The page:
Consumption of sugar-sweetened drinks – sodas, sports drinks, juice drinks, iced teas, lemonades and punches – has surged in recent decades, in step with the surge in childhood obesity. So is there a connection? Researchers from Children's Hospital Boston carried out a controlled trial led by Cara Ebbeling, PhD, and David Ludwig, MD, PhD, to test the effect of decreasing sugar-sweetened beverages on body weight. ‘We opted to study one simple, potentially high-impact behaviour, and made it easy for adolescents to replace sugary drinks with non-caloric beverages in the home’ says Ebbeling.
They enrolled 103 children aged 13 to 18 through a Boston area high school. The teens were offered a $100 mall gift certificate if they stuck with the six-month study, and they all did. Half the group, received weekly deliveries of non-caloric beverages of their own choosing – bottled waters and artificially sweetened drinks. They were instructed on how to avoid sugar-sweetened beverages and given tips on choosing non-caloric drinks outside the home. Prompts included monthly phone calls and refrigerator magnets (‘Think Before You Drink’). The rest of the teens, serving as a control group, continued with their usual eating and drinking patterns. At the end of six months, the beverage delivery group had an 82% reduction in consumption of sugary drinks, while sugary drink intake in the control group remained unchanged.
The heavier the teen was initially, the stronger the effect on body weight. Among the heaviest one-third of teens, there was a marked decrease in body mass index (BMI) in the beverage-delivery group, and a slight increase in the control group – a group-to-group difference of almost 1 pound per month. Other factors affecting obesity – physical activity levels and television viewing – did not change in either group.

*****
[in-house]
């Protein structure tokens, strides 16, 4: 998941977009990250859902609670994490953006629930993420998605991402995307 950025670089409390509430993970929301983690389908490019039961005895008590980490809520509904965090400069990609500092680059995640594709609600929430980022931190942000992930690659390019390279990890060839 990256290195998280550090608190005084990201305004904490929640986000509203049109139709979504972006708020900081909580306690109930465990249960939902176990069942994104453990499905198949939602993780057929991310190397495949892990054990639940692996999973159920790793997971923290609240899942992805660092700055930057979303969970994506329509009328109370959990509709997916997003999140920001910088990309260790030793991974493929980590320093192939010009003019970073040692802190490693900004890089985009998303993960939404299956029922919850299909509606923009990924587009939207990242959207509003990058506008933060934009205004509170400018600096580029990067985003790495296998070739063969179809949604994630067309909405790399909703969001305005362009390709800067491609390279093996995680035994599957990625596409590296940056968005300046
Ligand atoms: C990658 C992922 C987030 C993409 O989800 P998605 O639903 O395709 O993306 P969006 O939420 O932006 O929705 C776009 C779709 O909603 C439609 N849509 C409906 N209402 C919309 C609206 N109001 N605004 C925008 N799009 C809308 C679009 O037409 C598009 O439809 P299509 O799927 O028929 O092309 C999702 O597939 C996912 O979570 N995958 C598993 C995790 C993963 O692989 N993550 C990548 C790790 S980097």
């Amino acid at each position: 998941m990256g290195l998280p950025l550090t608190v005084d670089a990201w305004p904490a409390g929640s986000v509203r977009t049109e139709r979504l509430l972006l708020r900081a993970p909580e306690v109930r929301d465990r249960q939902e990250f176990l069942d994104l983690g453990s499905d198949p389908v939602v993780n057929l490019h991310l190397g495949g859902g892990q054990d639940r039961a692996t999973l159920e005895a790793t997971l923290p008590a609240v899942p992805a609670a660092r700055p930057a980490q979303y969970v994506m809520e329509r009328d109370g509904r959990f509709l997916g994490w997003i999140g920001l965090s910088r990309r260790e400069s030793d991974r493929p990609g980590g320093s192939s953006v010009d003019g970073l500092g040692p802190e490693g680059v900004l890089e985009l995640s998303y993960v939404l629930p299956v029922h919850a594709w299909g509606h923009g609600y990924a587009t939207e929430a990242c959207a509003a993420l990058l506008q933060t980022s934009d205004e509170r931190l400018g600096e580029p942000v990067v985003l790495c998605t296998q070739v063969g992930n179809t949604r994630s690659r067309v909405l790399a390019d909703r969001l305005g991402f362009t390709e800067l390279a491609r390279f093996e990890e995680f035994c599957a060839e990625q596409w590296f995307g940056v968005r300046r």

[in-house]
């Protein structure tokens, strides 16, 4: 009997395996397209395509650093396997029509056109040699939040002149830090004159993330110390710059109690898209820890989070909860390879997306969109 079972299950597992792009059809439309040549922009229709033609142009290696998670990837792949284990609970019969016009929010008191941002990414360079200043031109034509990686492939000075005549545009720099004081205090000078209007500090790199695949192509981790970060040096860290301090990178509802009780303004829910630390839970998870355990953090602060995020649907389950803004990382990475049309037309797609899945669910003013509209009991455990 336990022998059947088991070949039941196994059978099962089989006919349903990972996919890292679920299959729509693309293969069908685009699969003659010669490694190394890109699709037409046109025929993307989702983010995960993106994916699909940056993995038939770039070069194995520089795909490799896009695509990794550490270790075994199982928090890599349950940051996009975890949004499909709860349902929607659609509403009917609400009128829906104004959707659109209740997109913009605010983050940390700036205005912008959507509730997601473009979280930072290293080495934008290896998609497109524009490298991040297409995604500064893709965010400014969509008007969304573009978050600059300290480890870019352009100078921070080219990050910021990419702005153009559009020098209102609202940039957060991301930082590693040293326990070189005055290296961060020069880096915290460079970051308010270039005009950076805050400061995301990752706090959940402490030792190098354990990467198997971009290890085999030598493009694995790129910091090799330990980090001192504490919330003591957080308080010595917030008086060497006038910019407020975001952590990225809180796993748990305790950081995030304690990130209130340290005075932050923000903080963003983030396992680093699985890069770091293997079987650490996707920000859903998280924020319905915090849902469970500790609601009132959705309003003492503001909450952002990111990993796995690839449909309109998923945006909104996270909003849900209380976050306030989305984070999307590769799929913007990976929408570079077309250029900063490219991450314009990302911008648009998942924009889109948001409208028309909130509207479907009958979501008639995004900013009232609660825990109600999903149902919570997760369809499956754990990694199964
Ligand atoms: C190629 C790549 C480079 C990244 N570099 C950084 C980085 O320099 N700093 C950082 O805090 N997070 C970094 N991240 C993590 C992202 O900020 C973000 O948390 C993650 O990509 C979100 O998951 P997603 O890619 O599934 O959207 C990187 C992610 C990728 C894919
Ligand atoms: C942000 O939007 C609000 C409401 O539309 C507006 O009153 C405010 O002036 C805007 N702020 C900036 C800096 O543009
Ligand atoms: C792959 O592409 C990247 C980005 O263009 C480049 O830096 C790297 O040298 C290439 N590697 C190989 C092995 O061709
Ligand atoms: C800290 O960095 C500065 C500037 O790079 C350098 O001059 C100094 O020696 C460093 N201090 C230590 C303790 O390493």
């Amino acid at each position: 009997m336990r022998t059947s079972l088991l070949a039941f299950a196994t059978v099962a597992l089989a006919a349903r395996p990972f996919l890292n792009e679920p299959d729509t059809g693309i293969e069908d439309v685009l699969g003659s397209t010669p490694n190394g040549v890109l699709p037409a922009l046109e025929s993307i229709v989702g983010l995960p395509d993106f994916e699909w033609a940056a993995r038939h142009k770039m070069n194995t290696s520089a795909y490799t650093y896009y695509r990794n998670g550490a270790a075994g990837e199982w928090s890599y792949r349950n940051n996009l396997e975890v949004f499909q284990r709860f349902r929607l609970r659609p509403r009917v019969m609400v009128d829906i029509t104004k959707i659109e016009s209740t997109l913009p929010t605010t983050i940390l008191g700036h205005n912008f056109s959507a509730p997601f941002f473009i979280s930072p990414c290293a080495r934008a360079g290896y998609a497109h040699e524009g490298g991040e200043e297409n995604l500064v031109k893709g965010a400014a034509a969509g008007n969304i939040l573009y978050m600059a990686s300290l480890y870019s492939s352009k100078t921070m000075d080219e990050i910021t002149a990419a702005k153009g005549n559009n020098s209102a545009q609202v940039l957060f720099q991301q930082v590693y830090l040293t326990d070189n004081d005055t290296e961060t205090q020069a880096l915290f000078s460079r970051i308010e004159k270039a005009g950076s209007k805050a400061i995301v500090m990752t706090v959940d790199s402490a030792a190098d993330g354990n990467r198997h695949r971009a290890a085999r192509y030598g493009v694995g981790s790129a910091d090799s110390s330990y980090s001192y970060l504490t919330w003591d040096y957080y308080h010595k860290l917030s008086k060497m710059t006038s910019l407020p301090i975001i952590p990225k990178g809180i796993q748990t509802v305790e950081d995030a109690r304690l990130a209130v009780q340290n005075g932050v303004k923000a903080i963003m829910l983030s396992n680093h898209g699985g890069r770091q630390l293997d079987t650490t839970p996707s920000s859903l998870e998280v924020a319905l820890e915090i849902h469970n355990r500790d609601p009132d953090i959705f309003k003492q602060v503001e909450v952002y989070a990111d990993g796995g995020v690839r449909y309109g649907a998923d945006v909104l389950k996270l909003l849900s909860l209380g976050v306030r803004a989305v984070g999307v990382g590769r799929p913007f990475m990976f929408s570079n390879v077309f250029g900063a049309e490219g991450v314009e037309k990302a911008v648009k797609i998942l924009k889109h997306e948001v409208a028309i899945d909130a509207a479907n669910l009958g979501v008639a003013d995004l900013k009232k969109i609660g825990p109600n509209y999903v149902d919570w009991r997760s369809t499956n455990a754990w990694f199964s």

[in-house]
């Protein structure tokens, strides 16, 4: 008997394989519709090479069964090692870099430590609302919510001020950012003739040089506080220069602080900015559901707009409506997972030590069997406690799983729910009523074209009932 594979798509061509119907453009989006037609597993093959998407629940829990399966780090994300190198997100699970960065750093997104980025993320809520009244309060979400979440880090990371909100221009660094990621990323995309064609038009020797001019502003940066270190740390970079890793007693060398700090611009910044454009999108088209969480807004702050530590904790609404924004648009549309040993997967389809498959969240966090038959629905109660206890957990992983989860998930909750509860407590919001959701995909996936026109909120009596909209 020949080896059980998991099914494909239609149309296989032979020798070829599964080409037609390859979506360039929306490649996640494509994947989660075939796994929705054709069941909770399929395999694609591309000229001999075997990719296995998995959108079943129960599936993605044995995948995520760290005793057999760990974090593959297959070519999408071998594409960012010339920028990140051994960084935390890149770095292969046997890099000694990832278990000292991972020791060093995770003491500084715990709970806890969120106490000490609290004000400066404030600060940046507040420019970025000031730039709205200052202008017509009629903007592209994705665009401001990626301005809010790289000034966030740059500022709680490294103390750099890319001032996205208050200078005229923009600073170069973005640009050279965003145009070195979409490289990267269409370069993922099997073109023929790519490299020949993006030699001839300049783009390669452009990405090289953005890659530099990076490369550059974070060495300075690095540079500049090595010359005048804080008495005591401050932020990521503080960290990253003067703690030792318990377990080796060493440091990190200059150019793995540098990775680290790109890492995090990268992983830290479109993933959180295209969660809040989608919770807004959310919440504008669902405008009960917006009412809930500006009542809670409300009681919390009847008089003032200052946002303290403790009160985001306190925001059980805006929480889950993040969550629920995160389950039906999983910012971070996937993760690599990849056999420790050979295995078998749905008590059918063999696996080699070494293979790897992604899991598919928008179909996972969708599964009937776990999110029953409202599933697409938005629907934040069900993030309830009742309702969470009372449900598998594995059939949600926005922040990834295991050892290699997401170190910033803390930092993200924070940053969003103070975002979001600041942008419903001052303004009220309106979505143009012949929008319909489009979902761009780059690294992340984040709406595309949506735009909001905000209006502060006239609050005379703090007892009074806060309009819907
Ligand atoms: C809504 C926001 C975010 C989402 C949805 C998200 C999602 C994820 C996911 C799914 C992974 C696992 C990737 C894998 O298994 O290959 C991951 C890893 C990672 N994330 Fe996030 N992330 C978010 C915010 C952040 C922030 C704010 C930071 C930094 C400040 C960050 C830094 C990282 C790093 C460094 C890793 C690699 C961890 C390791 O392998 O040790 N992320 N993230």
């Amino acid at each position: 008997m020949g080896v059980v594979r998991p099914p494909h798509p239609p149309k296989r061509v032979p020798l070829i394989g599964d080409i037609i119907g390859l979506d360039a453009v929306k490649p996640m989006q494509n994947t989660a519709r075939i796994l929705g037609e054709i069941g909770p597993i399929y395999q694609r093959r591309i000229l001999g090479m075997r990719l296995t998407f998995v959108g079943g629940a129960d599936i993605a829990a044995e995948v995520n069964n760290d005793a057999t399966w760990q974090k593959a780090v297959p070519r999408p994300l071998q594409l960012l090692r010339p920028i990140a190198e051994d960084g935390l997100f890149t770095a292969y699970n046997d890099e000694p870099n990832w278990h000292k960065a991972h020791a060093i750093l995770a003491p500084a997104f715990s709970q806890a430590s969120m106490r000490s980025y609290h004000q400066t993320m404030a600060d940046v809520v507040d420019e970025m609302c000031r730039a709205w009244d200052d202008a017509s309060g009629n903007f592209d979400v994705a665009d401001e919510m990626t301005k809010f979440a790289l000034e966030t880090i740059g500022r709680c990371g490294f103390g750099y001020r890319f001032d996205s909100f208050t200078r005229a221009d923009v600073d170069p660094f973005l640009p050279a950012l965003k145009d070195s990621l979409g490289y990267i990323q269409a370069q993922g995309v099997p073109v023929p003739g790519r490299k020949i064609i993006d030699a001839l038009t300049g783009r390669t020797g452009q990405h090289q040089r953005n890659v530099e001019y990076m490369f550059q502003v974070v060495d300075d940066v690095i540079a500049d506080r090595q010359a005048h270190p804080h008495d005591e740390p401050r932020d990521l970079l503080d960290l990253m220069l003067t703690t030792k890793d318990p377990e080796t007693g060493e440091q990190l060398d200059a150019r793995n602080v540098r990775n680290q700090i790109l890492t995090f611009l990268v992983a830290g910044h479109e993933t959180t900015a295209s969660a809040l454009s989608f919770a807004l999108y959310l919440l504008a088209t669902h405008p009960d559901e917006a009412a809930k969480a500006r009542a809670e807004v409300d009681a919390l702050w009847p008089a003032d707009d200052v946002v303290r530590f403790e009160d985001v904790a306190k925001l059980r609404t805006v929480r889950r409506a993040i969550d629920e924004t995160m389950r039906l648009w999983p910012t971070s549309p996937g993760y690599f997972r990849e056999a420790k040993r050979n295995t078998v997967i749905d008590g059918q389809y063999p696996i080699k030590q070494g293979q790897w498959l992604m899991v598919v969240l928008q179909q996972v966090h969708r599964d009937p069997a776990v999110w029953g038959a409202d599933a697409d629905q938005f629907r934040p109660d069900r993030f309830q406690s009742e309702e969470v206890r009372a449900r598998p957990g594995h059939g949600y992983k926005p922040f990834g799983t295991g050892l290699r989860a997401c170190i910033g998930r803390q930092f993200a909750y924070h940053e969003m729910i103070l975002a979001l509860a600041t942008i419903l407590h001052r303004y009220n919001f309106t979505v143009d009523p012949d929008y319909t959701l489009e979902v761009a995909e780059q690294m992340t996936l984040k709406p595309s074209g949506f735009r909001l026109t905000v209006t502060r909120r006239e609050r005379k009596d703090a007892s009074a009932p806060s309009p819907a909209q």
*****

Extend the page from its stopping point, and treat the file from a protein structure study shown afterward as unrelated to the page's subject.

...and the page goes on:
– Pediatrics, March 2006
Corollary: Stopping School Soda Sales – Taking a Step in the Right Direction
Cadbury Schweppes PLC, Coca-Cola Co. and PepsiCo Inc have agreed to halt nearly all sales of sodas to US public schools (vending machines and cafeterias) agreeing to sell only water, unsweetened juice and low-fat milks to elementary and middle schools. Diet sodas would be sold only to high schools. The agreement should cover around 87% of the public and private school drink market. The Alliance for a Healthier Generation, a collaboration between the William Clinton Foundation and the American Heart Association, helped broker the deal.
Sugary soft drinks will also be banned from school canteens and vending machines in Australia from 2007. Ian Caterson, the Boden Professor of Nutrition at Sydney University said banning the soft drinks would help get the message across to parents that they were bad for children.
– GI Symposium –
Carbohydrates, Glycemic Index and Health: The State of the Art
When: 2 September 2006
Where: Powerhouse Museum, Ultimo, Sydney, Australia
Convenor Professor Jennie Brand-Miller, University of Sydney
Sponsor The University of Sydney Nutrition Research Foundation
For more information or to register, contact:
GI Symposium Secretariat
PO Box 949, Kent Town SA 5071, Australia
Phone +618 8363 1307
Fax +618 8363 1604
- Professor Jennie Brand-Miller, University of Sydney, Australia
‘Overview of carbohydrates, GI and health, strengths and weaknesses of the GI concept’
- Associate Professor Frank Hu, Harvard University, USA
‘Saturated fat or refined carbohydrates: which is the worse villain for heart disease?’
- Dr Anette Buyken, Forschungsinstitut für Kinderernährung, Germany
‘The European experience of using GI – potential pitfalls’
- Dr Emma Stevenson (or Clyde Williams), Nottingham University, UK
‘GI, exercise and fuel partitioning’
- Ian Barclay, NSW, Australia
Title to be confirmed
- Kate Marsh, NSW, Australia
‘Putting the GI into good practice’
The University of Sydney is conducting a dietary study for women with PCOS. If you live in Sydney, Australia, are aged 18–40 with PCOS and are not taking the pill or trying to conceive, contact firstname.lastname@example.org for more details.